Pilot Gold (PLG)

I’ve been watching this Mark O’Dea play for a while with an eye to taking a stake, and it seemed like a good time. Sure enough, PLG promptly dropped to sub-$1 territory but has since recovered.

O’Dea has showed a knack for fortuitous timing and creating shareholder value with previous projects. The Newfoundlander’s big break came in 2001 when he won second prize in Rob McEwen’s Goldcorp Challenge, in which the then-CEO published the geology of Goldcorp’s 55,000-acre Red Lake property online and challenged geologists to identify the next 6 million ounces. O’Dea picked up $80,000 for his troubles.

Fronteer Gold was a Venture shell company with $2 million when O’Dea took it over in 2001. In early 2010, Alamos Gold paid $40 million cash and 4 million Alamos shares for two Turkey gold projects that were joint ventures between Teck (60%) and Fronteer (40%). One of those, the Kirazli deposit, just received environmental approval from the government.

O’Dea sold Fronteer Gold, whose flagship property was the Long Canyon gold project in Nevada, to Newmont Mining for $2.3 billion in 2011 – before the junior market went off a cliff. Earlier, he had sold a Newfoundland uranium project that was part of Fronteer to Paladin Energy for $261 million – months before Fukushima cast a radioactive shadow over the uranium industry.

Pilot Gold has two remaining 60/40 joint ventures with Teck in Turkey, as well as its Kinsley Mountain, Nevada property. In Turkey, Pilot owns 40% of TV Tower (earning-in to 60%) and has released some very good drill results recently, including 15.3 g/t Au over 45.2 metres and 327 g/t silver over 14.5 metres.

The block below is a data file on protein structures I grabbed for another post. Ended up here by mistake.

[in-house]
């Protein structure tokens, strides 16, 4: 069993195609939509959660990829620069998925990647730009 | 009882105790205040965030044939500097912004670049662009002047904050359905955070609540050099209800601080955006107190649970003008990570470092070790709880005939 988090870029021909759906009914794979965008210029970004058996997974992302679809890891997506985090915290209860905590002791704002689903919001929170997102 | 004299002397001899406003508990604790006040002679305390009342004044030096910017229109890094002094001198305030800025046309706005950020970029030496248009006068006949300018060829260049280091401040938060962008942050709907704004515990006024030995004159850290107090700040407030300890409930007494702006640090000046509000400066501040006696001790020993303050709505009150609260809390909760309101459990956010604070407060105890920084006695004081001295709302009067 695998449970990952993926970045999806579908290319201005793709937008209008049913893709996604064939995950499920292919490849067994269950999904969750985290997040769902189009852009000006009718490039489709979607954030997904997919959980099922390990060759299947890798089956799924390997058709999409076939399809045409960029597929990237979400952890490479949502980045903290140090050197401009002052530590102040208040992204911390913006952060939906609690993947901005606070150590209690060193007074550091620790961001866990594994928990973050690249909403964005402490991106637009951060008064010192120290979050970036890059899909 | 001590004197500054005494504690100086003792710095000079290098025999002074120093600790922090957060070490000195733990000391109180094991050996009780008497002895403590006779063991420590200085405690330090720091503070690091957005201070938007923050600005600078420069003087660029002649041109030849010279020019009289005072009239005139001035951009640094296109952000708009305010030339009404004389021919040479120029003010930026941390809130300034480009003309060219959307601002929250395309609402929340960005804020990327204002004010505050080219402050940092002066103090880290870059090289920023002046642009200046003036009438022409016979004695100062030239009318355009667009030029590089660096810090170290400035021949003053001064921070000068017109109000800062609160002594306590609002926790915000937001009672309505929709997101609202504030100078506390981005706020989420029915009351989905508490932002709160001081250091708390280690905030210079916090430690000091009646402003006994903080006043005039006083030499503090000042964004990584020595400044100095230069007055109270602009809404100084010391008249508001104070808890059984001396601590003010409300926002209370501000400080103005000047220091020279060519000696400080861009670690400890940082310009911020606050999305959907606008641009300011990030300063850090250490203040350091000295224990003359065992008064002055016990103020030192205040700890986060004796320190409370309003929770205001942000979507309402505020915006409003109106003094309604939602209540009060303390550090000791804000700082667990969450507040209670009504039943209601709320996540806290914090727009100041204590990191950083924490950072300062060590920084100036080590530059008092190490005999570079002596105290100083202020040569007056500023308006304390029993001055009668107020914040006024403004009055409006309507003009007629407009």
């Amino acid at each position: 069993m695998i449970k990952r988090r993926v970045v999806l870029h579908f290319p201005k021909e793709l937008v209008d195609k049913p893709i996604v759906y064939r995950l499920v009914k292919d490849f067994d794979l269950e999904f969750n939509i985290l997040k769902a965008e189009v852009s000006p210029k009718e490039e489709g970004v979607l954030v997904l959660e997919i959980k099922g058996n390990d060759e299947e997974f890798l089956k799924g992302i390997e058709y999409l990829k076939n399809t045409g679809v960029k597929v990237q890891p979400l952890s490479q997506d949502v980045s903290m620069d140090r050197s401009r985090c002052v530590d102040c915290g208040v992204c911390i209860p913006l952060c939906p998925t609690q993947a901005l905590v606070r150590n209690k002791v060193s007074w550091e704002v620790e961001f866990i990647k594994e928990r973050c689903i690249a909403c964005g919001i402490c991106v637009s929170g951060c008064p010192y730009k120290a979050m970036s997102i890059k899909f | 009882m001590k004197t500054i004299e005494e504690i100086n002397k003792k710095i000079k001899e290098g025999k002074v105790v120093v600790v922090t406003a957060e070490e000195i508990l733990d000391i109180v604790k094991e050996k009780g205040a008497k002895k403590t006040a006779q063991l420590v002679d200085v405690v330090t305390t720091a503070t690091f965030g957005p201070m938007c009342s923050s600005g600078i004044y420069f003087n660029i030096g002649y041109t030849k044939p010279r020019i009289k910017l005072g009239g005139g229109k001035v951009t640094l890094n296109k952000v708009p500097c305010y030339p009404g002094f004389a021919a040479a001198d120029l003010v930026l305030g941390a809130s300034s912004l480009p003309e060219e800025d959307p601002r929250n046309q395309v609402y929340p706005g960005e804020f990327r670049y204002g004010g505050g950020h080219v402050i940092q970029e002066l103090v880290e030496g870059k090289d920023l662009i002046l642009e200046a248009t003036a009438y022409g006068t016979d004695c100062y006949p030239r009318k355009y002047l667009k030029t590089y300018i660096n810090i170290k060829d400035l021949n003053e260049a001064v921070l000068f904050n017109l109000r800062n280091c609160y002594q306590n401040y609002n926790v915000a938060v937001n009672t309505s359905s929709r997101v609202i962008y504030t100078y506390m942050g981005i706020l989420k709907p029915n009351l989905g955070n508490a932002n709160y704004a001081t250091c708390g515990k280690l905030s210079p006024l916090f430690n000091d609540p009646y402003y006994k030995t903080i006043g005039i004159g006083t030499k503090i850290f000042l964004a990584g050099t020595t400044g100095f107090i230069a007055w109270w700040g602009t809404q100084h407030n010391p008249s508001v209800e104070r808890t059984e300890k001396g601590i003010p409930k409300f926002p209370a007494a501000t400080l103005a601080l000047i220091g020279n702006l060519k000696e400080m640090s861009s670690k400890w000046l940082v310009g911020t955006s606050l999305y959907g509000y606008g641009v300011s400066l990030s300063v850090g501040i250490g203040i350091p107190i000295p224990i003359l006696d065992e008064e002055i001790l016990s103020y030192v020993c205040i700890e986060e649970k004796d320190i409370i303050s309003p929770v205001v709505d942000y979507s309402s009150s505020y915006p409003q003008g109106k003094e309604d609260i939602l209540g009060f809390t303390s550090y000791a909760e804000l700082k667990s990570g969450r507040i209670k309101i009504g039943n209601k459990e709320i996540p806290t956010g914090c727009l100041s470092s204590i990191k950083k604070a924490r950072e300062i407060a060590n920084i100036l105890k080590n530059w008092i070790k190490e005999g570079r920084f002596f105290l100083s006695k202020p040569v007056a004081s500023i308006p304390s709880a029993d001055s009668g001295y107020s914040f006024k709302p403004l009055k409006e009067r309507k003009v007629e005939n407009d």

Its other project in Turkey – the European continent’s top gold producer – is 40% owned Halilaga, which has a PEA in hand showing an after-tax NPV of $474 million, a 20% IRR and a 2.7-year payback. Those figures are at a conservative $1,200/oz gold and $2.90/lb copper. Pilot also recently began a 20,000-metre drill campaign at its 65% owned Kinsley Mountain project in Nevada, near Fronteer’s Long Canyon deposit. Pilot is the operator and their geologists, who are area experts, describe it as a Carlin-type gold trend.

Pilot Gold has 87 million shares outstanding, for a current market cap of about $104 million, and about $30 million in the bank as of June 30. Newmont Mining owns almost 16% of outstanding shares and insider buying by executives and Newmont has totalled more than $6.5 million in the past year, according to our friends at INK Research.

WesternOne Equity (WEQ)

I decided to mix things up and add a profitable company that pays a nice, sustainable dividend to the portfolio. Vancouver-based WesternOne Equity is a “pickaxe” company with exposure to construction, oil and gas, the film industry and large government infrastructure projects.

WesternOne has two main businesses – Britco, which manufactures and leases temporary and modular buildings, and WesternOne Rentals and Sales, an equipment rental business serving construction companies, film crews and shipbuilders. Late last year, the company announced a $207-million contract with Manitoba Hydro to build a 2,000-room workforce accomodation complex for a large power generating station. (WesternOne’s current market cap is about $185 million.)

WesternOne pays a 5-cent monthly dividend for a current yield of 7.8% (it rose above 8% recently on share price weakness). Q2 results were announced Wednesday, and they were impressive: revenue growth of 80% over a year ago, gross profit growth of 48% and adjusted EBITDA increased 24%. Cash flow rose to $12.4 million from $10.3 million.

About the only number that went down was the payout ratio, which dropped from 49.5% in Q2 2012 to 42.9%. The year-to-date payout percentage was a very sustainable 41.4%.

CEO Darren Latoski owns more than 8% of shares, which nicely aligns his interests with those of all shareholders.

Disclosure: I own shares in each of these companies. This is not financial or investment advice and investors should do their own due diligence, always. Please read my disclaimer.